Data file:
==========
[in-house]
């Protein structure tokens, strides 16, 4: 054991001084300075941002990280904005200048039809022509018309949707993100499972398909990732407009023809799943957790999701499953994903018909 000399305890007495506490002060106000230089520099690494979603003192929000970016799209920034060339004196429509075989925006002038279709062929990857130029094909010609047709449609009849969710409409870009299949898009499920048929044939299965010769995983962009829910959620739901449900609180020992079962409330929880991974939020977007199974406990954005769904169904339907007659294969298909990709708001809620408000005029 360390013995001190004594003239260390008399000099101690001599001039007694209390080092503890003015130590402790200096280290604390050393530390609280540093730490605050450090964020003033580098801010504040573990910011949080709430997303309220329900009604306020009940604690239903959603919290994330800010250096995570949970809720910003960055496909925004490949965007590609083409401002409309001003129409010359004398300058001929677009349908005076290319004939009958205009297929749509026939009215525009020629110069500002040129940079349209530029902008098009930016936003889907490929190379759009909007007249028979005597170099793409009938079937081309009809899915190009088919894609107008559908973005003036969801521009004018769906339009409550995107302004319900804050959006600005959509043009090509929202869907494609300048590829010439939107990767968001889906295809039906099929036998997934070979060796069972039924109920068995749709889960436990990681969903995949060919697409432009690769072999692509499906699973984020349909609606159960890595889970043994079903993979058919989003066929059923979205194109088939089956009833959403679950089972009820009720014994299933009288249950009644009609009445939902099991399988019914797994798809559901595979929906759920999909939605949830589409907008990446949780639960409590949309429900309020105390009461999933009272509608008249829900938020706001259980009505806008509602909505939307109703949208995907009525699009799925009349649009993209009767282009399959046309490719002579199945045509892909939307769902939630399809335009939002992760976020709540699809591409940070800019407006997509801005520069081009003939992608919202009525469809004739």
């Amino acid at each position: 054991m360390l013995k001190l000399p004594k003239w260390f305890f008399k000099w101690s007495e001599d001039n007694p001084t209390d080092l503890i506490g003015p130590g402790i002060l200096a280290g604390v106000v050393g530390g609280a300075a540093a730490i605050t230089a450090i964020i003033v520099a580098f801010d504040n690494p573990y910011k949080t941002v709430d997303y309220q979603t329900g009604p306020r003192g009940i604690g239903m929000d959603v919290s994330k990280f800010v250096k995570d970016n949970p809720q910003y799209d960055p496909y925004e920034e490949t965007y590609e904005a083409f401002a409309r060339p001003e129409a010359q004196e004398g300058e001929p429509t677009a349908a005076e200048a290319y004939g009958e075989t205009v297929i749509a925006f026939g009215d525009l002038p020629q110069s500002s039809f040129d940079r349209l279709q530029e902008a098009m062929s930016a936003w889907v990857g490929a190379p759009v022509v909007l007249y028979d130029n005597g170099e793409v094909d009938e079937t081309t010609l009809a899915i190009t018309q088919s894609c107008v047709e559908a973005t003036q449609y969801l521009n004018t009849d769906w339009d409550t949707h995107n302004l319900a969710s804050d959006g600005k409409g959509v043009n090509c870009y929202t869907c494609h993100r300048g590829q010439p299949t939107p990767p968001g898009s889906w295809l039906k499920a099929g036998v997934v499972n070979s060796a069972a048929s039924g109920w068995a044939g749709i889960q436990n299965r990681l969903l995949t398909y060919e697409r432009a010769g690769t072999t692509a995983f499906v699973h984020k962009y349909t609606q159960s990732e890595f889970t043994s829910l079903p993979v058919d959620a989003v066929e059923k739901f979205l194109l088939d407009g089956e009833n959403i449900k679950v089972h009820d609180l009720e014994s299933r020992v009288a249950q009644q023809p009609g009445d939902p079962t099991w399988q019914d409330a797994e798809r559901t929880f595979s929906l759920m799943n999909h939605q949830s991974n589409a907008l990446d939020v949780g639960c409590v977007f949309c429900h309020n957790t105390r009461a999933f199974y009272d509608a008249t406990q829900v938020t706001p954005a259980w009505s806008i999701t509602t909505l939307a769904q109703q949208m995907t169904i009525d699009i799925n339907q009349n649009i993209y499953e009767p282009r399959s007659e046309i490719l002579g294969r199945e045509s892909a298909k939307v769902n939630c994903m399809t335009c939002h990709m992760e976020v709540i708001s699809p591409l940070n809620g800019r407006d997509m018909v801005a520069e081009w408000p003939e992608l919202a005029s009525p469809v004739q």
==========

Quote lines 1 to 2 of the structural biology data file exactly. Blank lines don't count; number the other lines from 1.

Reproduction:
[in-house]
């Protein structure tokens, strides 16, 4: 054991001084300075941002990280904005200048039809022509018309949707993100499972398909990732407009023809799943957790999701499953994903018909 000399305890007495506490002060106000230089520099690494979603003192929000970016799209920034060339004196429509075989925006002038279709062929990857130029094909010609047709449609009849969710409409870009299949898009499920048929044939299965010769995983962009829910959620739901449900609180020992079962409330929880991974939020977007199974406990954005769904169904339907007659294969298909990709708001809620408000005029 360390013995001190004594003239260390008399000099101690001599001039007694209390080092503890003015130590402790200096280290604390050393530390609280540093730490605050450090964020003033580098801010504040573990910011949080709430997303309220329900009604306020009940604690239903959603919290994330800010250096995570949970809720910003960055496909925004490949965007590609083409401002409309001003129409010359004398300058001929677009349908005076290319004939009958205009297929749509026939009215525009020629110069500002040129940079349209530029902008098009930016936003889907490929190379759009909007007249028979005597170099793409009938079937081309009809899915190009088919894609107008559908973005003036969801521009004018769906339009409550995107302004319900804050959006600005959509043009090509929202869907494609300048590829010439939107990767968001889906295809039906099929036998997934070979060796069972039924109920068995749709889960436990990681969903995949060919697409432009690769072999692509499906699973984020349909609606159960890595889970043994079903993979058919989003066929059923979205194109088939089956009833959403679950089972009820009720014994299933009288249950009644009609009445939902099991399988019914797994798809559901595979929906759920999909939605949830589409907008990446949780639960409590949309429900309020105390009461999933009272509608008249829900938020706001259980009505806008509602909505939307109703949208995907009525699009799925009349649009993209009767282009399959046309490719002579199945045509892909939307769902939630399809335009939002992760976020709540699809591409940070800019407006997509801005520069081009003939992608919202009525469809004739």